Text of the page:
3. Ian Magness permalink
    June 19, 2020 11:02 am

    This guy Bevan has either got to be nuts or just stupid, with the only other explanation being that he’s lying – surely not!
    Of course he’s actually right to tell us that we need to be careful with water usage but the reason is that we don’t store enough in reservoirs for the huge increase in population (and thus dwellings, infrastructure etc) since we stopped building any. Rainfall is not the issue at all, never was.
    I’ve no idea where he lives but to give one example from the South East, my local water company (SES Water – east Surrey) produces very good rainfall statistics and graphs. To save anyone the bother of looking it up, what it shows is that, whilst we had a dry April and May in 2020, every one of the previous 10 successive months showed rainfall above the long-term average, with several of the months way above average for those times of year. So I’m sorry Sir James but it simply isn’t good enough crying wolf after two dry months and just ignoring the previous ten. In fact it’s pathetic and misleading.

    • John Palmer permalink
      June 19, 2020 11:20 am

      +10 as regards reservoirs, esp. in the Southeast.

    • tom0mason permalink
      June 19, 2020 1:39 pm

      Ian Magness,
      “This guy Bevan has either got to be nuts or just stupid, with the only other explanation being that he’s lying – surely not! “

      Probably all three – a stupid, lying, nutcase!

  4. jack broughton permalink
    June 19, 2020 11:04 am

    Wonder if the increasing number of the wind-blown white-elephants in Scotland is having unexpected effects on their micro-climates (action and reaction being equal and opposite)? Certainly, it has become wetter and wetter over the last 2 decades, the west coast used to get frequent hot summers even………..of course, it may just be a short term weather trend as most climate scares are.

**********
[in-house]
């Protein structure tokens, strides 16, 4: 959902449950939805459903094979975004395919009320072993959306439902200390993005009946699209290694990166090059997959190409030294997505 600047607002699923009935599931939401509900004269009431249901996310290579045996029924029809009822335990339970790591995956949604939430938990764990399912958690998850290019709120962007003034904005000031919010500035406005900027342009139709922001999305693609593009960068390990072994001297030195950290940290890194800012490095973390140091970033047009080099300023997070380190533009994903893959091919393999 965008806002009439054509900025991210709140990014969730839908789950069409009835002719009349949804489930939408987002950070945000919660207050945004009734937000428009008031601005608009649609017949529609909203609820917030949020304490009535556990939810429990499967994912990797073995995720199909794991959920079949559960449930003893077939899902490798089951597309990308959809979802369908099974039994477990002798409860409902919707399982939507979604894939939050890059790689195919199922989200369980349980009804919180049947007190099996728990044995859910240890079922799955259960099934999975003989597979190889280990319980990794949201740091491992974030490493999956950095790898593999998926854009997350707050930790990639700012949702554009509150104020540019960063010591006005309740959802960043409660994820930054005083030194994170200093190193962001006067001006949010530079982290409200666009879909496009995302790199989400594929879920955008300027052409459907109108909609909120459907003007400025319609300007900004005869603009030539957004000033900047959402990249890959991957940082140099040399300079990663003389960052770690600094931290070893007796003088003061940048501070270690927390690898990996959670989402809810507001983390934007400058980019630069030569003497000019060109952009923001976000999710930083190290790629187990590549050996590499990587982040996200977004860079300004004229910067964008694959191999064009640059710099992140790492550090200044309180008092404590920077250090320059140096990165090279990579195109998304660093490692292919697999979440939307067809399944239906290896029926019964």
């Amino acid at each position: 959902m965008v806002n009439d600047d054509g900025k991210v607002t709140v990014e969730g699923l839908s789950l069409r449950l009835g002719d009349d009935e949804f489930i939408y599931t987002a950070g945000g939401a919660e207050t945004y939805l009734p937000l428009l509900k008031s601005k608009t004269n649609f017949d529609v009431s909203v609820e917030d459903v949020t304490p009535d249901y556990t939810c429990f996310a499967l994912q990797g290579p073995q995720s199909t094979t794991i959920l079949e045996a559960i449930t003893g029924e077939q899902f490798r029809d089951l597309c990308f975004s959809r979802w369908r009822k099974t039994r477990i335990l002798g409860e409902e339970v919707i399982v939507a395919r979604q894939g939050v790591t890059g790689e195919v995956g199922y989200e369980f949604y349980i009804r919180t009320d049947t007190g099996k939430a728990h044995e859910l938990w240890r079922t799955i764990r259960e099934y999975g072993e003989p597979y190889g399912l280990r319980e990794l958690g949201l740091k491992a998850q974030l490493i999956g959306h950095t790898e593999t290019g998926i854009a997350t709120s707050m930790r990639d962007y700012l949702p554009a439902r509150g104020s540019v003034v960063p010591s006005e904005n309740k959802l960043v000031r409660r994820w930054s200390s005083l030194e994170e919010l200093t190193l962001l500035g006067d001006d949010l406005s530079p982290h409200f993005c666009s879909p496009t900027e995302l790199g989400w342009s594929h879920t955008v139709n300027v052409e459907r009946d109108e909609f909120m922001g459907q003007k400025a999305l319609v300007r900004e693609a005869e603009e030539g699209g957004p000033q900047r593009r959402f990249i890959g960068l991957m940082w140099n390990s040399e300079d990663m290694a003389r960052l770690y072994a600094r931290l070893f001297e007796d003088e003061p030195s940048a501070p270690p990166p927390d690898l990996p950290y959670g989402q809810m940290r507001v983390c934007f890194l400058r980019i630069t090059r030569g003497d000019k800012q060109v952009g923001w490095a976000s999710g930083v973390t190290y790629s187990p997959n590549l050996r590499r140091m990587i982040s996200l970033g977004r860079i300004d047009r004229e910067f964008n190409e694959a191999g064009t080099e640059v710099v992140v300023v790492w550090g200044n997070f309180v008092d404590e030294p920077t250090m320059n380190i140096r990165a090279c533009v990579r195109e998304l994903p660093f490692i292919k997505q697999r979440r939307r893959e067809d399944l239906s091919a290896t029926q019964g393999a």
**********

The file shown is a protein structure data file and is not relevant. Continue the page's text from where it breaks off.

5. Mad Mike permalink
    June 19, 2020 11:44 am

    He’s only bum covering. As has been said, there isn’t enough reservoir capacity for the present and future population. Its tricky in the South East where I live as the population density is high leaving little room for reservoirs but if we had a national water grid we could build reservoirs where there is room. We need major investment and perhaps the Government’s new spend, spend, spend inclination can be directed that way. In the meantime we must listen to all these pathetic excuses for failure.

  6. bluecat57 permalink
    June 19, 2020 11:55 am

    Moved to South Carolina 18 years ago. It was during a drought. Could have said “SC no longer a wet and rainy state.” Now, it rains regularly and often. Explain.

  7. mikewaite permalink
    June 19, 2020 11:59 am